As a Frontend Developer I wanted something simple to generate static websites with technology I am familiar with. GatsbyJS was in the stack I am familiar with, does not need any other languages / package managers and allows quick content deployment in pure
Markdown (what you prefer for a project). It also does not require you to understand a theming engine if you need a custom design.
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With limited knowledge of CSS/HTML5, Jekyll makes it easy to create templates for static HTML5 sites. Unless I really need a database for something, this is the tool I prefer for standing up websites.
I settled on Jekyll to be the CMS for my research blog. Out of the box it works, and over time I added to it... why write a dissertation when you can instead hack templates to tweak things.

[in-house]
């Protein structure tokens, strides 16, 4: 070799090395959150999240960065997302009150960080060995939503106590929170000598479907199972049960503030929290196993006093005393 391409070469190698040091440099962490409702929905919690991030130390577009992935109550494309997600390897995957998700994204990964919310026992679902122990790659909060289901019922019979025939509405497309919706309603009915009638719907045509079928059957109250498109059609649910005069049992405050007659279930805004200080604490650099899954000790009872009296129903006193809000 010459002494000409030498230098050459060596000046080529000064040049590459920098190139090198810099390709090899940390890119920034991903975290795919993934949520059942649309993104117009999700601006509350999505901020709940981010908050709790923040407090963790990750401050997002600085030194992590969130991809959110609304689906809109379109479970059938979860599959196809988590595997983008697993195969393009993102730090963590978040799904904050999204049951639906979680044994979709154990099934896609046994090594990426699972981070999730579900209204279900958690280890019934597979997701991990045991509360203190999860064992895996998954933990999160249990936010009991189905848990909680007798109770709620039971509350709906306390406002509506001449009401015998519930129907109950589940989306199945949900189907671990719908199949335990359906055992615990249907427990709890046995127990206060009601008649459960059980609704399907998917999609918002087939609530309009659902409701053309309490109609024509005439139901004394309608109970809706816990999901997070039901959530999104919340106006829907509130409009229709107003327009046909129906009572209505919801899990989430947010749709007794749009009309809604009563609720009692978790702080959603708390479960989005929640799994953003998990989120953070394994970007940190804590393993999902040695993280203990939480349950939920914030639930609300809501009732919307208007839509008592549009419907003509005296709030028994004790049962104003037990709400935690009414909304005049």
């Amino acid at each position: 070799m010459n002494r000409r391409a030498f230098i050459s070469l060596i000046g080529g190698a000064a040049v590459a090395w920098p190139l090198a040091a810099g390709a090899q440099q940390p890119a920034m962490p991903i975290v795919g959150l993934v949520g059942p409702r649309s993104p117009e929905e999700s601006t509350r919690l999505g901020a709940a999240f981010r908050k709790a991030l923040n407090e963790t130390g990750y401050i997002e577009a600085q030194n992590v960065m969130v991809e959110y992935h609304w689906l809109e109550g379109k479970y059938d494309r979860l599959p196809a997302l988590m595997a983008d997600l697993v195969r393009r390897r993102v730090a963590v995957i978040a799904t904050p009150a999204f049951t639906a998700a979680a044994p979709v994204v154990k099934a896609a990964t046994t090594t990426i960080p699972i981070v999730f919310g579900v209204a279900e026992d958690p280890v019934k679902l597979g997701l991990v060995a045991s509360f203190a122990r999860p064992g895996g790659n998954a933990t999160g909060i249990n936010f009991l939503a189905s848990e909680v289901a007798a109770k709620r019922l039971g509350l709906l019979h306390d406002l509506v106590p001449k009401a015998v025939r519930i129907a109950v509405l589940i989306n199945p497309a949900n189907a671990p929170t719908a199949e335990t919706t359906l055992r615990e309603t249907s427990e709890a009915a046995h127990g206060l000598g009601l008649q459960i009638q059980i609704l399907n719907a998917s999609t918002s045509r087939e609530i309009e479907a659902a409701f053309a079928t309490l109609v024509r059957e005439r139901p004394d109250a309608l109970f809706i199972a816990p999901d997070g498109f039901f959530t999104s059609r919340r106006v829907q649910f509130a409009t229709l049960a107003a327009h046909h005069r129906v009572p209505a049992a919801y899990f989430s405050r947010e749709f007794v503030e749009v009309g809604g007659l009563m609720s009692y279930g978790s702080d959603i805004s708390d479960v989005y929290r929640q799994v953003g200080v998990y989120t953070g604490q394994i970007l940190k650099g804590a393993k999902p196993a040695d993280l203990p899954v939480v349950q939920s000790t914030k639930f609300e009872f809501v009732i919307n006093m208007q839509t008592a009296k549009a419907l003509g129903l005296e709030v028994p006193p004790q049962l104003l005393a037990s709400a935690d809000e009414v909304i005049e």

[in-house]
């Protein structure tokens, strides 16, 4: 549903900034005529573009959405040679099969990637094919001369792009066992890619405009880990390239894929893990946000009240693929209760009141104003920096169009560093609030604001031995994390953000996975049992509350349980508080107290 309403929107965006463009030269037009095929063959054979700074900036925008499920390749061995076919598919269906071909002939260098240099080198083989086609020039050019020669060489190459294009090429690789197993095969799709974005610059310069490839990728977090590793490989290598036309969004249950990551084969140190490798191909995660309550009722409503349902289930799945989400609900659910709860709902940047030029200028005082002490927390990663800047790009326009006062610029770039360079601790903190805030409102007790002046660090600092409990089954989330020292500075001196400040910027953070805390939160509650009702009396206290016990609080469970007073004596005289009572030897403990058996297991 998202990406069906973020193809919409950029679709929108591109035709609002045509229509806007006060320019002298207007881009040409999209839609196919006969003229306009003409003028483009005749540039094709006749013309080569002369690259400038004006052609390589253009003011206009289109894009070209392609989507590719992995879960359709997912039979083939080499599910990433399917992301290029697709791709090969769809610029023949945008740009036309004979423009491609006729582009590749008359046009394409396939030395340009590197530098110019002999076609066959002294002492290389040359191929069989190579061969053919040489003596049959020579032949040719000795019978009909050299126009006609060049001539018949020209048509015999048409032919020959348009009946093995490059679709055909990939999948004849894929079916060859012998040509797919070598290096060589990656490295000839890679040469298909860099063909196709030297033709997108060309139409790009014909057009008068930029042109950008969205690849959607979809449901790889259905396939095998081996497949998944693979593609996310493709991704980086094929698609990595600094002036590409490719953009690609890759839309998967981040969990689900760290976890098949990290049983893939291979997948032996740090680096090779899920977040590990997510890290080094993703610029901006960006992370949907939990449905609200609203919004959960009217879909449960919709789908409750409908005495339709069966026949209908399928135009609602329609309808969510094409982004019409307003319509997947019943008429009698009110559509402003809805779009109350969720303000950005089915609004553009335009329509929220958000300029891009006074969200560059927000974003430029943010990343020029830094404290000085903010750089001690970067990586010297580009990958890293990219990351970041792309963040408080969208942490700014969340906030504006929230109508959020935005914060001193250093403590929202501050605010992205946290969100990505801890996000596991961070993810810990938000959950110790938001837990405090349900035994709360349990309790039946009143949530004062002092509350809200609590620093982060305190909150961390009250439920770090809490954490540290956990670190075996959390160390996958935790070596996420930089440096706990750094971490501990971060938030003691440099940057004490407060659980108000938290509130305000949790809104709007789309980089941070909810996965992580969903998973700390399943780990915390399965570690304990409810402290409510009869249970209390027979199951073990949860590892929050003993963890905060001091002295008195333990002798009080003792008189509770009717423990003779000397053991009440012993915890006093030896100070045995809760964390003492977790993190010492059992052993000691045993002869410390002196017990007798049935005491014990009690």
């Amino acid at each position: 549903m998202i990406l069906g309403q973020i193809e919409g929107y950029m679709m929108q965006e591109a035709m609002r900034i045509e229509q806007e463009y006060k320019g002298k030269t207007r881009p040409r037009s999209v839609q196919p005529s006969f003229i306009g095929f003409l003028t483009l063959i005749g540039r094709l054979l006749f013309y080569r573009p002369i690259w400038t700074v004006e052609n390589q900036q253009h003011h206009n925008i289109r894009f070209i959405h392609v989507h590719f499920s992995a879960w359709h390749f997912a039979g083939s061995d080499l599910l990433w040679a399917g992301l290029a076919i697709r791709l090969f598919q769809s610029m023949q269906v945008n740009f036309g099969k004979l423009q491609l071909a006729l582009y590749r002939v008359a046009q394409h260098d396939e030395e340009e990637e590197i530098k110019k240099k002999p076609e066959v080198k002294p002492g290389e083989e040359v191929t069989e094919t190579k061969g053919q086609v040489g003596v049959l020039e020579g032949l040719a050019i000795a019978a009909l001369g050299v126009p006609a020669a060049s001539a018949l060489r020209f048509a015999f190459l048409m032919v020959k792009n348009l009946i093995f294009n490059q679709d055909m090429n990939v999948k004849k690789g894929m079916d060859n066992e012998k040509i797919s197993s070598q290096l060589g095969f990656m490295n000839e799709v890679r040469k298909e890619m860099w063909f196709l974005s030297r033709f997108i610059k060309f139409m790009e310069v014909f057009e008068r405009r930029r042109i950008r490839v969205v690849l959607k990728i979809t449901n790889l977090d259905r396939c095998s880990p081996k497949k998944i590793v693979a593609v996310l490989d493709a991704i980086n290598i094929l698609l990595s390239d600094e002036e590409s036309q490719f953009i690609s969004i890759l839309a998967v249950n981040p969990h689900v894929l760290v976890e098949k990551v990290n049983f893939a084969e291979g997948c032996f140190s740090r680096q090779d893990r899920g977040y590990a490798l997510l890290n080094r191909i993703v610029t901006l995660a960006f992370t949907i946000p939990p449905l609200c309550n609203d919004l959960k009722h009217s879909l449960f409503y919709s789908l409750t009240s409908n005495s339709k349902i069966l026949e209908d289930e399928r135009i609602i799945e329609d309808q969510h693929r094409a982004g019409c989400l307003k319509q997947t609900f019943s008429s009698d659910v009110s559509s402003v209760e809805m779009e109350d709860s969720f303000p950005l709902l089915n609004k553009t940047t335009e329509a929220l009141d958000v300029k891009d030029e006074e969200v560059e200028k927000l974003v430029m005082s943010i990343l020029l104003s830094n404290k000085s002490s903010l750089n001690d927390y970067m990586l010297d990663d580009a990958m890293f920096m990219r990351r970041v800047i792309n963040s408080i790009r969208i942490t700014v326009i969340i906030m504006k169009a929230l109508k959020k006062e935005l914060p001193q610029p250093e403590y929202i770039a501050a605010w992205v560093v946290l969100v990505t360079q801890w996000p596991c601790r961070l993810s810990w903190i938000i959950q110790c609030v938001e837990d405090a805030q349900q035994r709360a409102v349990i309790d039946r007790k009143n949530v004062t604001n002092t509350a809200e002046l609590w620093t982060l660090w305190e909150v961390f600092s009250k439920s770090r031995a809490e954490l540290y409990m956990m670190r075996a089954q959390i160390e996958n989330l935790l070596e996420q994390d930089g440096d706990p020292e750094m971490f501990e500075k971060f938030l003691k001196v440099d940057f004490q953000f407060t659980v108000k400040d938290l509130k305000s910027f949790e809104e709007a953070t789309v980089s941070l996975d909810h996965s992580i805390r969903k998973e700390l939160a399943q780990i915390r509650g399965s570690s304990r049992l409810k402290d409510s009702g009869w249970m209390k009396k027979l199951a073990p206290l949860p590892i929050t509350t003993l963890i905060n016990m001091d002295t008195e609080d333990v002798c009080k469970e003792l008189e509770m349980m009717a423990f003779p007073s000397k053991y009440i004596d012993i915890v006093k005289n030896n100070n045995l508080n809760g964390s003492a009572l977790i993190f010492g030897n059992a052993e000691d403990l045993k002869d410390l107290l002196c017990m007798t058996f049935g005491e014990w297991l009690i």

This static site generator is used with "contentful-import" ruby plugin, which allows to fetch data from Contentfull and generate new web-pages based on it. Easy and fun to use.
Content for blog posts and pages is written in markdown format, using Emacs. Hexo generates the site using my own customised theme. The site is then deployed to Github pages
We wanted to pay the cost for website generation up front. Doing this allows us to put our website up in AWS S3 where it can be served reliably and for cheap.
We use Jekyll to build our website. We created a collection for talks. We handle speakers and sponsors via data files.
To build my site blog. I also created a tag plugin for Hexo that enables you to embed Deezer objects in your page.